Zhang, C., Li, S., Yang, L., Huang, P., Li, W., Wang, S., et al. (2013). Structural modulation of gut microbiota in life-long calorie-restricted mice. Nat. Commun. 4, 1–10. doi: 10.1038/ncomms3163

CrossRef Full Text | Google Scholar

Zhang, Q., Shi, W., Zhou, B., Du, H., Xi, L., Zou, M., et al. (2021). Variable characteristics of microbial communities on the surface of sweet cherries under different storage conditions. Postharvest Biol. Technol. 173:111408. doi: 10.1016/j.postharvbio.2020.111408

CrossRef Full Text | Google Scholar

Zheng, X.-W., Yan, Z., Robert Nout, M. J., Boekhout, T., Han, B.-Z., Zwietering, M. H., et al. (2015). Characterization of the microbial community in different types of Daqu samples as revealed by 16S rRNA and 26S rRNA gene clone libraries. World J. Microbiol. Biotechnol. 31, 199–208. doi: 10.1007/s11274-014-1776-z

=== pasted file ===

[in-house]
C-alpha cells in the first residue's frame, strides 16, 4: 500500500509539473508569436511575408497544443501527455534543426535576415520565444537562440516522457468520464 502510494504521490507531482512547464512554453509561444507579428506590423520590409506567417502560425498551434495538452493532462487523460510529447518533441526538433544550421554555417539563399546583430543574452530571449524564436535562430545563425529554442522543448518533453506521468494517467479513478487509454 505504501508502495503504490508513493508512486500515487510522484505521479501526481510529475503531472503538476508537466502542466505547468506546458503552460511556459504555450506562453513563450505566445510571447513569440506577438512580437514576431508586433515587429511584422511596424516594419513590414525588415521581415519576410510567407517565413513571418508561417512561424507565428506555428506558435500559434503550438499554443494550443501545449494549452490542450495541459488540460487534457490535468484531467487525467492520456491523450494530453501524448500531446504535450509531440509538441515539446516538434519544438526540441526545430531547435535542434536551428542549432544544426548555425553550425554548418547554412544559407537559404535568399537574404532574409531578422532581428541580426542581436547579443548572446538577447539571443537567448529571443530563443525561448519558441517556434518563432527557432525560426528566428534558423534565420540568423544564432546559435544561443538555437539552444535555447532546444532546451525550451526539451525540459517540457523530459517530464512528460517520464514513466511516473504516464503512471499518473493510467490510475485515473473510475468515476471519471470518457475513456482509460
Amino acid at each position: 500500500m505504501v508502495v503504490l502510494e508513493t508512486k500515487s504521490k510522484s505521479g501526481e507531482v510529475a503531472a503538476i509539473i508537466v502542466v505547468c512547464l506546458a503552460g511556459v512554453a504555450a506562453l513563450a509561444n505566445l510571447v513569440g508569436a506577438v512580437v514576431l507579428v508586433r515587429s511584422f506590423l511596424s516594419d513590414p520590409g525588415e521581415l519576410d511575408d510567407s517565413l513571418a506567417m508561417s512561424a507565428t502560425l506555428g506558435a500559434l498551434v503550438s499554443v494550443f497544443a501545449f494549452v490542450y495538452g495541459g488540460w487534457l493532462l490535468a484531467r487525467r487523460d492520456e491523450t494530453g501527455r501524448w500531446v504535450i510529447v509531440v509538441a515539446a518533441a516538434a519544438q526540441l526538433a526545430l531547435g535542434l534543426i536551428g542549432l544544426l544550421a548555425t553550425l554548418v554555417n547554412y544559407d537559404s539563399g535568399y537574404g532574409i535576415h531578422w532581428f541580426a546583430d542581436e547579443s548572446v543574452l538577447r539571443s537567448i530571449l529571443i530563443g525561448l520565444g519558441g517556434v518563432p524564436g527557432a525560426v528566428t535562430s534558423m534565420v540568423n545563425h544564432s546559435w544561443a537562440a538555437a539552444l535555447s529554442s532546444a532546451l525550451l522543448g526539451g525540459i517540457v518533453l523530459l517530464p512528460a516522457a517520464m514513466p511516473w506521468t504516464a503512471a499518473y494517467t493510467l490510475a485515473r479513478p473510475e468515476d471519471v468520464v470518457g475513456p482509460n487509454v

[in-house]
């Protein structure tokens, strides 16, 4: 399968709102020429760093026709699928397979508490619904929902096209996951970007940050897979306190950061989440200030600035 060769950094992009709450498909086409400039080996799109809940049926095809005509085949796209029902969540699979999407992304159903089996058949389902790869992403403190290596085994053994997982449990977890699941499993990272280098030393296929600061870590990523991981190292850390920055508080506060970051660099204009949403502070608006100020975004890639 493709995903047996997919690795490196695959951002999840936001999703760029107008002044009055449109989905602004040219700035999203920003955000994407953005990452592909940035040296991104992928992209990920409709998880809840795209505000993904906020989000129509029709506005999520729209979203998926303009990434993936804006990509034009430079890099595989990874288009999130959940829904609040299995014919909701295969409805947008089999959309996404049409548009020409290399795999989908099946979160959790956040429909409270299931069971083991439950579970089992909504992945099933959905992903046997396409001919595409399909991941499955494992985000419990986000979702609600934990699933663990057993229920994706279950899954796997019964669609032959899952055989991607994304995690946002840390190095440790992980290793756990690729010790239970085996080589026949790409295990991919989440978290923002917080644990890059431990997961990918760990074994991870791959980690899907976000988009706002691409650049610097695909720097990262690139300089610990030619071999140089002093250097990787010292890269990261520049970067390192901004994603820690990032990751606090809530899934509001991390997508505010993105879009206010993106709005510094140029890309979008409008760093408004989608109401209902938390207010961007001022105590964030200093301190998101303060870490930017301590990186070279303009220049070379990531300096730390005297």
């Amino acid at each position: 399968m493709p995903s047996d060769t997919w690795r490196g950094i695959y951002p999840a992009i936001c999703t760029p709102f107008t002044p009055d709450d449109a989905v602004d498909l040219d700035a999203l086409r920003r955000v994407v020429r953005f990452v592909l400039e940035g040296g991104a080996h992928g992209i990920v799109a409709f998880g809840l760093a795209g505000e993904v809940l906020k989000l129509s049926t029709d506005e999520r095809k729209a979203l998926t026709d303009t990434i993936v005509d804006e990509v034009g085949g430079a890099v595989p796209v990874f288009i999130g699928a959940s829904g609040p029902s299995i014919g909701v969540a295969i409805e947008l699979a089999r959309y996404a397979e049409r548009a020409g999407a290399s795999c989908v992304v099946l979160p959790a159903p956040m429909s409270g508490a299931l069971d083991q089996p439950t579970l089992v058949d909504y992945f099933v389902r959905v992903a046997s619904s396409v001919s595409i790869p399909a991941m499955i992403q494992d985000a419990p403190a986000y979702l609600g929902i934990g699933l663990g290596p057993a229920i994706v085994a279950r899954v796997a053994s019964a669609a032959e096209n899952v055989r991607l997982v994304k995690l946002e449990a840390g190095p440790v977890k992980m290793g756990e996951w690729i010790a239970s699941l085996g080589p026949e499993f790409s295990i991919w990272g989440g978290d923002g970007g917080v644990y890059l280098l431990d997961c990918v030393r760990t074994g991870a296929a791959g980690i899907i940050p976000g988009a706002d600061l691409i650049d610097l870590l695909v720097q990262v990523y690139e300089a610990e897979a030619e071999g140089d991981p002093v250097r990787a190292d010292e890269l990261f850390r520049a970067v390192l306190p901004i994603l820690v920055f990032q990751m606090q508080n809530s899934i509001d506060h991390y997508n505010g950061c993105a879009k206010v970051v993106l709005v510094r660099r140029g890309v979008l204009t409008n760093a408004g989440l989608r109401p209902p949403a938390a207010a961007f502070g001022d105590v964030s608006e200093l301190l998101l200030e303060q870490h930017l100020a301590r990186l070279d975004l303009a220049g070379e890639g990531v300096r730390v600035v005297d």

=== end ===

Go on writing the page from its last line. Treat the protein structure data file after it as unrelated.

PubMed Abstract | CrossRef Full Text | Google Scholar

Keywords: Jerusalem artichoke, storage, microbiome, inulin, high-performance liquid chromatography, high-performance ion-exchange chromatography

Citation: Du G, Sun Z, Bao S, Zhong Q and Yang S (2022) Diversity of bacterial community in Jerusalem artichoke (Helianthus tuberosus L.) during storage is associated with the genotype and carbohydrates. Front. Microbiol. 13:986659. doi: 10.3389/fmicb.2022.986659

Received: 05 July 2022; Accepted: 19 August 2022;
Published: 15 September 2022.

Edited by:

Khamis Youssef, Agricultural Research Center, Egypt

Reviewed by:

Khaled A. El-Tarabily, United Arab Emirates University, United Arab Emirates
Mohamed A. Mohamed, Agricultural Research Center, Egypt

Copyright © 2022 Du, Sun, Bao, Zhong and Yang. This is an open-access article distributed under the terms of the Creative Commons Attribution License (CC BY). The use, distribution or reproduction in other forums is permitted, provided the original author(s) and the copyright owner(s) are credited and that the original publication in this journal is cited, in accordance with accepted academic practice. No use, distribution or reproduction is permitted which does not comply with these terms.

*Correspondence: Qiwen Zhong,; Shipeng Yang,

†ORCID: Qiwen Zhong